First earth-mass planet discovered
The quest to find more planets resembling earth has got a boost with the discovery of the first earth-mass planet.
The planet, called KOI-314c, weighs the same as earth but it is 60 percent larger in diameter, meaning that it must have a very thick, gaseous atmosphere, said a study.
"This planet might have the same mass as earth but it is certainly not earth-like," said David Kipping of the Harvard-Smithsonian Centre for Astrophysics (CfA).
It proves that there is no clear dividing line between rocky worlds like earth and fluffier planets like water worlds or gas giants, he added in the study published in the Astrophysical Journal.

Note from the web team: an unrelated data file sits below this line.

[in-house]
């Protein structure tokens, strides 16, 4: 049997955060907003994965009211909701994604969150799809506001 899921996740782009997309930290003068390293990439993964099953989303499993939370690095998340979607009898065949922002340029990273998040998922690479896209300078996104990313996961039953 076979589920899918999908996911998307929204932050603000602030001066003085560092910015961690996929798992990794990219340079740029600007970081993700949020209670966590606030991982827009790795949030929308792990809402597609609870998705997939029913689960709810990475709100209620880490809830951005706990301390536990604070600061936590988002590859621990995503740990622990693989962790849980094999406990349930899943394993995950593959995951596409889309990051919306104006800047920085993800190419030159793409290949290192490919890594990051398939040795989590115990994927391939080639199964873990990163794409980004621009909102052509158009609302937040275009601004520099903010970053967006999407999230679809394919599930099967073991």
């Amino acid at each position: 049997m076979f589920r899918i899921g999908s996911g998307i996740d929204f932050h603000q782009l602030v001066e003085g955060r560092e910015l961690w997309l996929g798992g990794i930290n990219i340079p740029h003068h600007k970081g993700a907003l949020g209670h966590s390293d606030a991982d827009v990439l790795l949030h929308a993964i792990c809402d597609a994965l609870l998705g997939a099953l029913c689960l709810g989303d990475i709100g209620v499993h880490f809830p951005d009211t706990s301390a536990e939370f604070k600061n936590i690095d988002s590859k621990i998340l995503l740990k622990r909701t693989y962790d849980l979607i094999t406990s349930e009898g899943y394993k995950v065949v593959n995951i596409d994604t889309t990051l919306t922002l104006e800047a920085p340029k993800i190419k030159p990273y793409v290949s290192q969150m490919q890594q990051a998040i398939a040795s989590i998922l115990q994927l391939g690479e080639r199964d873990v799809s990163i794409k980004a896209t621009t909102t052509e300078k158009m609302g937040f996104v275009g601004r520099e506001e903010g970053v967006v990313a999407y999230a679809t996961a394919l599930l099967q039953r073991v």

KOI-314c is the lightest planet to have both its mass and physical size measured.
The previous record holder for a planet with a measured mass (Kepler-78b) weighed 70 percent more than earth, the study added.
The research team gleaned the planet's characteristics using data from the National Aeronautics and Space Administration's (NASA) Kepler spacecraft.
The new planet orbits a dim, red dwarf star located approximately 200 light-years away.
It circles its star every 23 days. The team estimated its temperature to be 220 degrees Fahrenheit - too hot for life as we know it, said the study, funded by NASA and the National Science Foundation.
"At first, we were disappointed it wasn't a moon but then we soon realised it was an extraordinary measurement," concluded Kipping.
(Posted on 07-01-2014)